A new National Retail Federation report on expected Father's Day spending says Americans are going to spend a bit more this year on dads — $119.84, up a couple of bucks from 2012.
Plans call for gifts of grilling and sports equipment, electronic gadgets, outings, clothing, personal care items and automotive accessories.
But compared to the NRF's projected $168 spending for moms on their big day, it's a little light, according to Forbes contributor Pam Goodfellow, who has some ideas on why moms always seem to win when it comes to presents. The 40 percent gap might be a case of traditional roles influencing spending, she posits.
"Under the most traditional of circumstances, moms tend to be the nurturers of the family — the ones who bandage the scraped knees, cut the crusts off the PB&Js, and lend a sympathetic ear to the first broken heart. Moms can also be multitasking powerhouses: managing the household and its upkeep, shuttling kids to and from activities, and putting her needs and wants behind those of her family. And with a rising number of females becoming breadwinners in their households, more moms are bringing home the bacon as well. Taking all of this into consideration, it’s a wonder why we celebrate Mother’s Day only once a year," Goodfellow writes.
Then again, she notes, moms get brunch and dads like to grill. Guess which is cheaper.
The U.S. Census Bureau said about 70 million American men are fathers and nearly 25 million have kids 18 and under.
Dad's in-home value is up this year, too, according to insure.com, which each year does an assessment of the monetary value of the various jobs dads perform around the house. Its assessment is Dad's value has risen from $20,348 last year to $23,344. And that doesn't count any work he does outside the home or money he brings in.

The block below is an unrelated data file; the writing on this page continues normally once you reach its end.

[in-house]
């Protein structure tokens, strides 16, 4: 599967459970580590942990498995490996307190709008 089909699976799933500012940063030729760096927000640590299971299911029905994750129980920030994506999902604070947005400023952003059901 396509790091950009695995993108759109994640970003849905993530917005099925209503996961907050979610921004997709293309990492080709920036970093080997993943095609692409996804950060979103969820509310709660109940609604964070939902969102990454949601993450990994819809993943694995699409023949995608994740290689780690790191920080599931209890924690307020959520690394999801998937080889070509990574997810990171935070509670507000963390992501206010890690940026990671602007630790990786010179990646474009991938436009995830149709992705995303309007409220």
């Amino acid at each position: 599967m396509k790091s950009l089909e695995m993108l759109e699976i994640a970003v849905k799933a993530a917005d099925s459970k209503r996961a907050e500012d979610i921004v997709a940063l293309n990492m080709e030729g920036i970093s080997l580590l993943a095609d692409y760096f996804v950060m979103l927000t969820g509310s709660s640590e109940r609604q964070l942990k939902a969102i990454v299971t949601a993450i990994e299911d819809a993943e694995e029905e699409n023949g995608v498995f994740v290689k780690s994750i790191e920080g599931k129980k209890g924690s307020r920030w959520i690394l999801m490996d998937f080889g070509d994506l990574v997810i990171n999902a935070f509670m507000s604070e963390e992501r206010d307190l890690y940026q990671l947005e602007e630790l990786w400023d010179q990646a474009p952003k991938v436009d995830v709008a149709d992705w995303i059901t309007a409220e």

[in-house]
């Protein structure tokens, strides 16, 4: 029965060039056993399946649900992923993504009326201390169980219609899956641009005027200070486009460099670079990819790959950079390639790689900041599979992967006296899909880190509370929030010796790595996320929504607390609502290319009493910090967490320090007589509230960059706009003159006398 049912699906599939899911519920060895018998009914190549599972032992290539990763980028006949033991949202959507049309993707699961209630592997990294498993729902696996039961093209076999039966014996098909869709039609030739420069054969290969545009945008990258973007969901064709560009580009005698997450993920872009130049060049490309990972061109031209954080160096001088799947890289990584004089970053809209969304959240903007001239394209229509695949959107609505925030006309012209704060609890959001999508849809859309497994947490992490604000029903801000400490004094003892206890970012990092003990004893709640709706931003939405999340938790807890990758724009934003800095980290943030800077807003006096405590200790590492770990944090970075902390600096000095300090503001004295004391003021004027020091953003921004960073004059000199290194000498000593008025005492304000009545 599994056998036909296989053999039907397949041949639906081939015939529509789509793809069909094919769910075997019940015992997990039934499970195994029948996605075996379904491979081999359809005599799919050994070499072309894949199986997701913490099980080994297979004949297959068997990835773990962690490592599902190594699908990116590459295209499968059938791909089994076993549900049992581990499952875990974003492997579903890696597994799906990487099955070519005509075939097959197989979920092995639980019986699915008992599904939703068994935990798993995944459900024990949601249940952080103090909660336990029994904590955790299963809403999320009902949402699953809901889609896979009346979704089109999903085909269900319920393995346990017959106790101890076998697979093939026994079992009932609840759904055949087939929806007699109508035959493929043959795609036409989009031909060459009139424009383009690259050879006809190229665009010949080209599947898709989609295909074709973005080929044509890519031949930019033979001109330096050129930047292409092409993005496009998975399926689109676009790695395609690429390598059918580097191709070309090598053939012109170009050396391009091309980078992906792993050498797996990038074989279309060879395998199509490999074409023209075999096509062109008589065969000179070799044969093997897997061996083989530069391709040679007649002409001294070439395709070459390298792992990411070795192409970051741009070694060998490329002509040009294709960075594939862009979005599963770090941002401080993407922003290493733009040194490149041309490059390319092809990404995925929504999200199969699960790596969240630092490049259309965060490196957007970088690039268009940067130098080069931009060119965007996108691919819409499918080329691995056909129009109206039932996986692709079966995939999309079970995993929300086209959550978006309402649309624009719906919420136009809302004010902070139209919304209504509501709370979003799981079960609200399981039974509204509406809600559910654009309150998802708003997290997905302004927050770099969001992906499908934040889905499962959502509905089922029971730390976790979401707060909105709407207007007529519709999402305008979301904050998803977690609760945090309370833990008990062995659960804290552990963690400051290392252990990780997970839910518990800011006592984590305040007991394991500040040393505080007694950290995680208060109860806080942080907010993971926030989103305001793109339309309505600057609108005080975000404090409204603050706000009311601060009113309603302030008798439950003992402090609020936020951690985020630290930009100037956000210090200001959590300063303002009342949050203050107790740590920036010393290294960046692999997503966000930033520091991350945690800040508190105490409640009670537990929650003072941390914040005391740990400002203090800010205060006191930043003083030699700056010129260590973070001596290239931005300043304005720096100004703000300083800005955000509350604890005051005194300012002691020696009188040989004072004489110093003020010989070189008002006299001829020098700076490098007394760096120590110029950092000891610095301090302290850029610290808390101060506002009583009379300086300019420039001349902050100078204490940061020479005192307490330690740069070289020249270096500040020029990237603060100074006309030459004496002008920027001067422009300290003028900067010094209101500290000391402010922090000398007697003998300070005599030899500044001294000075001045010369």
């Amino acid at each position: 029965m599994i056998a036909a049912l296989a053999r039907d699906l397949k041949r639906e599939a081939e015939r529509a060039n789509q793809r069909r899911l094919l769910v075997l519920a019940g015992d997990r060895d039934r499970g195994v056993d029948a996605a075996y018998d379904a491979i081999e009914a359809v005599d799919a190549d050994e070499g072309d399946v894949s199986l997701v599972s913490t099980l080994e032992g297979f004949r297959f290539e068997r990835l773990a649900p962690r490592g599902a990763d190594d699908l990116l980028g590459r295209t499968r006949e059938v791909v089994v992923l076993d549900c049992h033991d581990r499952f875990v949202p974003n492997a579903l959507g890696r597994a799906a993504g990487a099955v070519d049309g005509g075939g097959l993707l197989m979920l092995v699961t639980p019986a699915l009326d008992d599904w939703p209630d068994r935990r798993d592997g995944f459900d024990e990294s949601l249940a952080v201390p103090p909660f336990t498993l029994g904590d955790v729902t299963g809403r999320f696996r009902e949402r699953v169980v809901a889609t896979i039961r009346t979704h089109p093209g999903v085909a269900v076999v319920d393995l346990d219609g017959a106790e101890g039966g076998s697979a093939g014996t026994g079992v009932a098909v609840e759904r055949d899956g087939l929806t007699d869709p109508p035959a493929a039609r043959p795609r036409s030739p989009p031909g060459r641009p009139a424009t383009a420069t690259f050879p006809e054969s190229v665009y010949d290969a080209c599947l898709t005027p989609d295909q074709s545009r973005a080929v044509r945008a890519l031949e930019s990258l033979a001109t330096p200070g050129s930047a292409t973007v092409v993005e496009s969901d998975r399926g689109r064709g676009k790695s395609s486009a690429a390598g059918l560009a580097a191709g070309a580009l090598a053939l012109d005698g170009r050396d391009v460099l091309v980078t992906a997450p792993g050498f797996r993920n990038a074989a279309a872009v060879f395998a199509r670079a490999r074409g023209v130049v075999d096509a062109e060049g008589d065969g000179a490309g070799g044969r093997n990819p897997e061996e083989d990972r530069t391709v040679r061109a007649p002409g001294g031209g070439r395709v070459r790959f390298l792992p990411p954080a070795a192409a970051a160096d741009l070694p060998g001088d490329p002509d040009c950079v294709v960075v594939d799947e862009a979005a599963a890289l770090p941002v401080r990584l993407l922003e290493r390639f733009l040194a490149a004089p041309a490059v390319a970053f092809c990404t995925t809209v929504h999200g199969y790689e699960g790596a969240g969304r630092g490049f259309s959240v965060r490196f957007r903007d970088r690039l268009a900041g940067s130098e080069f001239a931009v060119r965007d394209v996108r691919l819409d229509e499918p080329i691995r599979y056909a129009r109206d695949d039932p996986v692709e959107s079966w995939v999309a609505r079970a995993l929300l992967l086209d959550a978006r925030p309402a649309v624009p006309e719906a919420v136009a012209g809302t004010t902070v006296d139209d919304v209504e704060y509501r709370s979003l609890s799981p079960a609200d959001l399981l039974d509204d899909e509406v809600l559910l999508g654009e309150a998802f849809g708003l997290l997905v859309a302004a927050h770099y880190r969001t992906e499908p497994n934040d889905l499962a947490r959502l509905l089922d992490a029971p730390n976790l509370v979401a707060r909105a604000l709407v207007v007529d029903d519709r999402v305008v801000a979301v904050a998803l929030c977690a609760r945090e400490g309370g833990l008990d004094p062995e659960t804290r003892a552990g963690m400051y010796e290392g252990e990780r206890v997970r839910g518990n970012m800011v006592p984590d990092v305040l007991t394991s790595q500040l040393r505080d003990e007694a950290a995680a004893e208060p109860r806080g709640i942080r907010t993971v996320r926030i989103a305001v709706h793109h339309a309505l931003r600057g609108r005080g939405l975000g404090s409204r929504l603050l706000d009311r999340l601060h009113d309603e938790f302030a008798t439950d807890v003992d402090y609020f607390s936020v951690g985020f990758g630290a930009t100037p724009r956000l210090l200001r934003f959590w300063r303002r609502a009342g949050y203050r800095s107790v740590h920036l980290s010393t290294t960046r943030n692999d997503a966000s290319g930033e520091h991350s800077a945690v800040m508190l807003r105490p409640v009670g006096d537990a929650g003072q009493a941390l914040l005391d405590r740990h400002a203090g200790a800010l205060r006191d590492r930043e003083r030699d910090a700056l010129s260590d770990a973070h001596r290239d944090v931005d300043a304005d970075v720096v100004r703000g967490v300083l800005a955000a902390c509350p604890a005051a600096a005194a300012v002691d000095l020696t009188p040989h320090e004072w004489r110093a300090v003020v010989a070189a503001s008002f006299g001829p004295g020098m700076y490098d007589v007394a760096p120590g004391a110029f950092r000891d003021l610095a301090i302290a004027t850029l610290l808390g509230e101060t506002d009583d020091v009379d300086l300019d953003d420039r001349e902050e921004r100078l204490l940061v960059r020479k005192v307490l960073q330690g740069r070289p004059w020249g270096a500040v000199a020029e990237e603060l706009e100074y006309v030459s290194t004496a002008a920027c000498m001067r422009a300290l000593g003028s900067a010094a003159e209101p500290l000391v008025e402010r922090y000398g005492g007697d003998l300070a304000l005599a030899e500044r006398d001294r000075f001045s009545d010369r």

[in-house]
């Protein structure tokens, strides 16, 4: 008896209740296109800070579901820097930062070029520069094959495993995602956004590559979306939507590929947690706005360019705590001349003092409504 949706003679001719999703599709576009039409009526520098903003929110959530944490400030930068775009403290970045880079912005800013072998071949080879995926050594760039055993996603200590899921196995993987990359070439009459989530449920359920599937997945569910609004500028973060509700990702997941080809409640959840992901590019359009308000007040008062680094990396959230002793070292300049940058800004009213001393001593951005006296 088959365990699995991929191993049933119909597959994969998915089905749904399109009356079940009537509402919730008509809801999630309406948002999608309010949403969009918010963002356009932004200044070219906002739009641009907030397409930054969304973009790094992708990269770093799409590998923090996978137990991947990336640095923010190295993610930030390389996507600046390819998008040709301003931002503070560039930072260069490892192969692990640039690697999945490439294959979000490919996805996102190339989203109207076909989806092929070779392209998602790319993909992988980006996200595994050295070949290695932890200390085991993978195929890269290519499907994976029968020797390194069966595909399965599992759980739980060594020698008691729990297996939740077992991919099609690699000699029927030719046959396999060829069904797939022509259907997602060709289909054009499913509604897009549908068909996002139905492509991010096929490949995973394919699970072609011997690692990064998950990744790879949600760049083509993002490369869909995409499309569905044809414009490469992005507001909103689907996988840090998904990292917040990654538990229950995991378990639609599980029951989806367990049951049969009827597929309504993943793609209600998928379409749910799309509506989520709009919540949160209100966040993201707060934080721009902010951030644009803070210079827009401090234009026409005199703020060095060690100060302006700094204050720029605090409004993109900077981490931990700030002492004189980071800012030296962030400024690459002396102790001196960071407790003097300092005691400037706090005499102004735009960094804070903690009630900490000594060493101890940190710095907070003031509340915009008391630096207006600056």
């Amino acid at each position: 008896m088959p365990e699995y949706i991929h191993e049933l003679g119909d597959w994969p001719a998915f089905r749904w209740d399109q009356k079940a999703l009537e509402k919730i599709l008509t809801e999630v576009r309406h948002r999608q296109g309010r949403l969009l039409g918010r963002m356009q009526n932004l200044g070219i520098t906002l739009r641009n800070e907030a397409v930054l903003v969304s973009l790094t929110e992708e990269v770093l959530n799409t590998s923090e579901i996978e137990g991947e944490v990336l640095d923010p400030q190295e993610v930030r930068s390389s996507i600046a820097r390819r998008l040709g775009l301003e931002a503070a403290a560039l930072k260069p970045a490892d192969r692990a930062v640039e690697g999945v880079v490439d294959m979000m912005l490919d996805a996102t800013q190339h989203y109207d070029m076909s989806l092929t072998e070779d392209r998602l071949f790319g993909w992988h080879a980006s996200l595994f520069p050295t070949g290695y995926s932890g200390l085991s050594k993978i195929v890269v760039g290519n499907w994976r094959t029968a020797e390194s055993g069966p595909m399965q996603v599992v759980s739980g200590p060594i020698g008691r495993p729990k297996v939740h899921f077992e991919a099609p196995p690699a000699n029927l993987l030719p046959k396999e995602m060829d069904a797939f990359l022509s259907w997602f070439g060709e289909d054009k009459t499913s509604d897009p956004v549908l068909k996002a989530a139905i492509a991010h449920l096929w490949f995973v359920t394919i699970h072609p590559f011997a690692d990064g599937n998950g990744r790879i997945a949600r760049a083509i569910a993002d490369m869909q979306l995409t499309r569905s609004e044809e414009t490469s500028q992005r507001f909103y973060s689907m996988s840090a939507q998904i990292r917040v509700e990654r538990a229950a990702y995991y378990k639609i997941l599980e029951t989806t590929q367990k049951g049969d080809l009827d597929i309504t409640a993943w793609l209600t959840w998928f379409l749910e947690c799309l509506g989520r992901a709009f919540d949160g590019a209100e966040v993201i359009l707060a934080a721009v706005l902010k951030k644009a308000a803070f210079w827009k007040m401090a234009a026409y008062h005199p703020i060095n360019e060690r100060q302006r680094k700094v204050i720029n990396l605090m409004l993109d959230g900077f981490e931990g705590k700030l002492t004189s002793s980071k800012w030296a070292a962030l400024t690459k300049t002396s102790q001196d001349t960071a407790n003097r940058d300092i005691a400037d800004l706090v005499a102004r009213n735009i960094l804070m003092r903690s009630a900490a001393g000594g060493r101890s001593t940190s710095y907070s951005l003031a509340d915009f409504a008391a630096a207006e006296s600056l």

"The increase is largely due to higher mean hourly wages for drivers, teachers, coaches and plumbers, according to Bureau of Labor Statistics data. The index is a look at annual salaries for the traditional kinds of things dads have done for generations, from squashing spiders to grilling burgers. It does not include any salary dad might earn from a job outside the house," the site says.
Each year, Credit Donkey conducts a survey, which found this year that nearly a fourth of dads feel sentimental when it comes to Father's Day. Many dads want something homemade, though only 15 percent of those surveyed said they'll make something for Dad. A quarter of the fathers also hope their families will take them out to dinner.
Among other findings from Credit Donkey: Dads want gift cards (31.2 percent), electronics (29 percent) and dinner (24.7 percent). And about half of the shopping for Father's Day will take place online.
Americans are mostly buying for their fathers and stepfathers, but they're also shopping for other important men in the lives, including husbands, sons, grandfathers and even brothers, the retailer group said. The most popular spot to shop is still the department store, followed by discount stores, specialty stores, electronics stores and clothing stores, online or in person.
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